Table 5.

Counseling Strategies to Address Patient Barriers to Calcium Supplementation

Patient Belief/ConcernPhysician Response
“No one in my family ever broke their hip. I'm not at risk for osteoporosis.”“Osteoporosis can cause fractures anywhere, not just the hip. Spinal fractures are much more common than hip fractures and are frequently never diagnosed.”
“The older we get, the more likely we are to develop osteoporosis. All of us are at risk for osteoporosis and need to do everything we can to prevent it.”
“I get enough calcium in my diet.”“Most people do not. Let's briefly review your diet and estimate your typical daily calcium intake.”
“I thought that studies showed calcium supplements don't help prevent fractures.”“What studies suggested is that women whose calcium intakes are already at target don't get a lot of added benefit from taking even more calcium.”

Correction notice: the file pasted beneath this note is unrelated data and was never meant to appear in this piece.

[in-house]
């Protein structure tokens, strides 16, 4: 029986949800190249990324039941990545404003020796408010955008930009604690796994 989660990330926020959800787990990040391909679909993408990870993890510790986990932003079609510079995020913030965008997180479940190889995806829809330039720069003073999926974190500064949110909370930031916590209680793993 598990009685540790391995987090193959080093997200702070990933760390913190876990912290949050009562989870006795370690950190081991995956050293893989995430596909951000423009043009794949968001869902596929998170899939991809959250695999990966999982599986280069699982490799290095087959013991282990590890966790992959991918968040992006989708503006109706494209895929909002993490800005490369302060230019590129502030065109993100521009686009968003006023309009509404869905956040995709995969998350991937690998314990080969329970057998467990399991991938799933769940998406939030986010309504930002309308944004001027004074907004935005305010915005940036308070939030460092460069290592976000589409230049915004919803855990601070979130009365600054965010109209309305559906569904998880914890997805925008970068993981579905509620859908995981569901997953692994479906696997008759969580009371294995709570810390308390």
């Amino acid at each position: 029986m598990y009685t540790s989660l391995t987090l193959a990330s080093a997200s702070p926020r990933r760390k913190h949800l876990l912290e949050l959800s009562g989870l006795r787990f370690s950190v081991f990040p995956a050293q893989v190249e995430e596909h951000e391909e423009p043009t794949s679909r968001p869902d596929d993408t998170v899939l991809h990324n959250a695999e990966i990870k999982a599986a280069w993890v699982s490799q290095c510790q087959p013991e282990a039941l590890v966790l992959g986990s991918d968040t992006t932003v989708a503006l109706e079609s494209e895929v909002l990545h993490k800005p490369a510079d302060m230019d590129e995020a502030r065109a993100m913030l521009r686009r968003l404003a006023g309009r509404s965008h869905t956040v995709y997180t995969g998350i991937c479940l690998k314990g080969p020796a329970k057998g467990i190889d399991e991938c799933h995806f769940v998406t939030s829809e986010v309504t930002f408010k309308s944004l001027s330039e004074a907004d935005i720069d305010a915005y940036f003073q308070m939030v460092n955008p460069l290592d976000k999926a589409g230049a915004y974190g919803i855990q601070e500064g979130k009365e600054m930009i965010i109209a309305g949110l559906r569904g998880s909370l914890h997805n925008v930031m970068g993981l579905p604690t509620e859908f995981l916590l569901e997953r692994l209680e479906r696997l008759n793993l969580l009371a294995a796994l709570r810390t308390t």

“I don't like to take pills.”“Let's talk about good dietary sources of calcium. There are also chewable candy calcium supplements.”
“But I take a multivitamin every day. Isn't that enough?”“Multivitamins alone don't meet your daily requirements. Let's add up how much calcium you get in a typical day's diet and see how much you need by supplement.”
“Would you rather meet your requirements by diet alone?”
“I've already had one kidney stone. I was told not to drink milk or take any supplements.”“For most people who have had a kidney stone, the more calcium you obtain through foods, the lower your risk of additional kidney stones. You are the type of person who would best meet your calcium needs primarily through diet. There are many non-dairy calcium- rich foods such as fortified cereals and orange juice.”